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>I hope to clear up a bit of the confusion
>concerning Marx's notion of cost price. If
>I'm not mistaken, Marx uses the term differently
>in Theories of Surplus Value than he does in
>Capital, V3. In the former work, it means
>price of production and clearly includes profit.
Can't find it, John. In TSV III, Marx critiques the capitalist point of
view because it takes elements of surplus value other than profit, i.e.,
rent and interest, as part of cost. That is, from the capitalist point of
view parts of the value product are understood as component parts thereof
or independent elements in the actual constitution of value. A product of
the process is turned into one of its preconditions.
But even from the capitalist point of view, industrial profit does not
enter into the constitution of industrial profit. Of course in the
secondary literature, it is Lipietz who has developed this part of Marx's
fetishism critique most brilliantly (see The Enchanted World) in terms of
his distinction between the esoteric and exoteric.
But even in this demonstration in TSV Marx does not introduce the term cost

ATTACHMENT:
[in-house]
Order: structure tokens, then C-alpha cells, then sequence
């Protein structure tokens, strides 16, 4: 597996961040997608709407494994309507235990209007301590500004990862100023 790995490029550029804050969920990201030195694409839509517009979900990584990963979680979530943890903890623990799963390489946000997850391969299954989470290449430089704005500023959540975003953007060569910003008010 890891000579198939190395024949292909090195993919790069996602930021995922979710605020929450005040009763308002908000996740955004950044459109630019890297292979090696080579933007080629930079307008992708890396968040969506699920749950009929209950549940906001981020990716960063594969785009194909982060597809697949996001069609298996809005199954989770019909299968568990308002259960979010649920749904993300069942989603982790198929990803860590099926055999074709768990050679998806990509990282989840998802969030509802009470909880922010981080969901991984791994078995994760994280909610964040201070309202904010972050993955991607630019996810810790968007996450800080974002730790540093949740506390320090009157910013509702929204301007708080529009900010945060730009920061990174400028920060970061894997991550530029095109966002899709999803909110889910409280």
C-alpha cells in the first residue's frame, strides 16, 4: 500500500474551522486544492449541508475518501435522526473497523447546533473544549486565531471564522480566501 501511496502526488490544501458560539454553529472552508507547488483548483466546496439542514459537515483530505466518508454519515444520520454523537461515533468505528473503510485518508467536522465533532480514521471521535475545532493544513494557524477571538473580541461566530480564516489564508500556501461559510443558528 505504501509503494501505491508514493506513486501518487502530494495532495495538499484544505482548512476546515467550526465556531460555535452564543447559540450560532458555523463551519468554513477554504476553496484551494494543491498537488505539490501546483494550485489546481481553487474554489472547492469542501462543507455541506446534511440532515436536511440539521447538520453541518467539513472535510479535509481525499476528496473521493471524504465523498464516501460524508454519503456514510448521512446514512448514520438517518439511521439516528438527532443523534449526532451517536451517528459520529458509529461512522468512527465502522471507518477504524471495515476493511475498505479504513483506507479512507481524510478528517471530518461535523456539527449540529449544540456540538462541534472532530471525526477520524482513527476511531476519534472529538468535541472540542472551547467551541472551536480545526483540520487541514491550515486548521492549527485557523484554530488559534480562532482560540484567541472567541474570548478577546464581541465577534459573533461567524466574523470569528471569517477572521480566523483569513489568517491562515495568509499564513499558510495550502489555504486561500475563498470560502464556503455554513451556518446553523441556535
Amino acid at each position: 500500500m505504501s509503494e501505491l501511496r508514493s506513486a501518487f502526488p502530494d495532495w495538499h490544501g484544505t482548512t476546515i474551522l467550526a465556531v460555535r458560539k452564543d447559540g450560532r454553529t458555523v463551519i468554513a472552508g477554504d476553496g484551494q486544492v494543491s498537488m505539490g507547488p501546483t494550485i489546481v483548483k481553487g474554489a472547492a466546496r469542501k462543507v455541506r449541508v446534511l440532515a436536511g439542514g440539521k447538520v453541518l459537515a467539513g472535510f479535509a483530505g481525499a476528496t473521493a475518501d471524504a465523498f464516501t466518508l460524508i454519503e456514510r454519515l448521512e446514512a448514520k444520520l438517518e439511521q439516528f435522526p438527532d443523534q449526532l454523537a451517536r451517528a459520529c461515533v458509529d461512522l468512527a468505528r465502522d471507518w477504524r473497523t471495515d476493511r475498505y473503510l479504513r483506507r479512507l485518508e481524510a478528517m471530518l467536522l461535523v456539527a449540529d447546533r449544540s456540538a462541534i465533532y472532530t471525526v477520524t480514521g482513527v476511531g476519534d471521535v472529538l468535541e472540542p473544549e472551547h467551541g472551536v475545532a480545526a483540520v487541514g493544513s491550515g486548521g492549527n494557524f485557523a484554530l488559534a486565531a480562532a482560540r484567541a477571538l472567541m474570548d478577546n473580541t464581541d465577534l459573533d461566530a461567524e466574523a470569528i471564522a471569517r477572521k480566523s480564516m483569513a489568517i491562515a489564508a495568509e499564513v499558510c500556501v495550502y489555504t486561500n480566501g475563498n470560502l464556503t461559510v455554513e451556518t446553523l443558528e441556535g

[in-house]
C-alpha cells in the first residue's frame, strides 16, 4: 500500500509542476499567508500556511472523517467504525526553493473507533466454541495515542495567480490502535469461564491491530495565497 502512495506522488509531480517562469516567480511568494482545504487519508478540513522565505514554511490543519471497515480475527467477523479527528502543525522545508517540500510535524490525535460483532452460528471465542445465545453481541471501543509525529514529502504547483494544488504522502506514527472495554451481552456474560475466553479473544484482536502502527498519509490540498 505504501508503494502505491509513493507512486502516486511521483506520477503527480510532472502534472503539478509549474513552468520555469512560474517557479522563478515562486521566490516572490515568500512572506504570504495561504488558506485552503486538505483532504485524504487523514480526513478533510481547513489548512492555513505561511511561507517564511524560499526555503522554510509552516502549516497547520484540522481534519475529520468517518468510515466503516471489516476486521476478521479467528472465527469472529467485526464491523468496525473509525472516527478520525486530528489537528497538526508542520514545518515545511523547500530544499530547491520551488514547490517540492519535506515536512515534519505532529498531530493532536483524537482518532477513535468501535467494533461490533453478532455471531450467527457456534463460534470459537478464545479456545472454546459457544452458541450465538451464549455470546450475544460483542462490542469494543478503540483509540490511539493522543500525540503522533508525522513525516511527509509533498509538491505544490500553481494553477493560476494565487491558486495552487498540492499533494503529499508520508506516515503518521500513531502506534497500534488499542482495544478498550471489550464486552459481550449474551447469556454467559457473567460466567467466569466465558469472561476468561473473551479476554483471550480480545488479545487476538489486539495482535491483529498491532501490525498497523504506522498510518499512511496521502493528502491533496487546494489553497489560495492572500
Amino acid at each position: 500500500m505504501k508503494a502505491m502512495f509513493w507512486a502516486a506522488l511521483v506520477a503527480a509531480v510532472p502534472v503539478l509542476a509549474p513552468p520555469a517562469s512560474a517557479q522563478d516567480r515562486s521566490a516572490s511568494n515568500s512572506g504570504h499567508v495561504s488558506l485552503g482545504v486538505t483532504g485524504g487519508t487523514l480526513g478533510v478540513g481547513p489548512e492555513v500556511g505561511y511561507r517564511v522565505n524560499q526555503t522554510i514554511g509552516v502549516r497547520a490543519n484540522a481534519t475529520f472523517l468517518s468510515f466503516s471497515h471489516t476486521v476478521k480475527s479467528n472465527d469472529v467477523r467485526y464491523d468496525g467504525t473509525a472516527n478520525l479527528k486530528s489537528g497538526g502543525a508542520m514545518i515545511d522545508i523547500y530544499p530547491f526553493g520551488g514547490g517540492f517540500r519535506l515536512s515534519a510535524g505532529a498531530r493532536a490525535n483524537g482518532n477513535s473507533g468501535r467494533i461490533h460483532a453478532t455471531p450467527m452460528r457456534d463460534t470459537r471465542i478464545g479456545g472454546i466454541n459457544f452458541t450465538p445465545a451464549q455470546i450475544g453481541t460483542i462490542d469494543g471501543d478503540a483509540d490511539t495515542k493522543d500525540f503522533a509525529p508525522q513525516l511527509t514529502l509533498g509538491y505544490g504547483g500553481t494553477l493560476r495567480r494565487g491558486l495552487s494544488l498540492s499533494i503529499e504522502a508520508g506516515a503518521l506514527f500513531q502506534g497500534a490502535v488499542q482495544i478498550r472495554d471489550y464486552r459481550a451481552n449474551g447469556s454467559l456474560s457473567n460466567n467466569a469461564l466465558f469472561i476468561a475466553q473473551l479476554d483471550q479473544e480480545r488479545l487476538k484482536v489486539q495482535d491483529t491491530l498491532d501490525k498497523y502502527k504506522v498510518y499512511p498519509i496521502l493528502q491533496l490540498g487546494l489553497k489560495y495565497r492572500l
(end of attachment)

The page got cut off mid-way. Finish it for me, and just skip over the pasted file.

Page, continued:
price which is clearly defined in his volume 3 work.
It is sad that we cannot use the concepts Marx developed with care and
precision on even this list without giving a license to anyone to interpret
those terms as he sees fit.
For Ajit, the inputs which go into the cost price have to include the same
profit rate as the outputs so that the input unit prices would equal unit
output prices. Having to approach the problem this way is supposedly
forced upon us because Marx having left the input prices unspecified, left
us no other way forward but Sraffian simultaneism, however redundant that
may make value analysis.
It is not that the exact term cost price even appears in Smith and Ricardo
(or Ajit would have surely cited it by now). He knew he was dealing with a
Marxian term but since he thinks this said identity must necessarily be
posited, he simply redefined cost price to be consistent with his
assumption of simultaneism which as you know Grossmann was the first to
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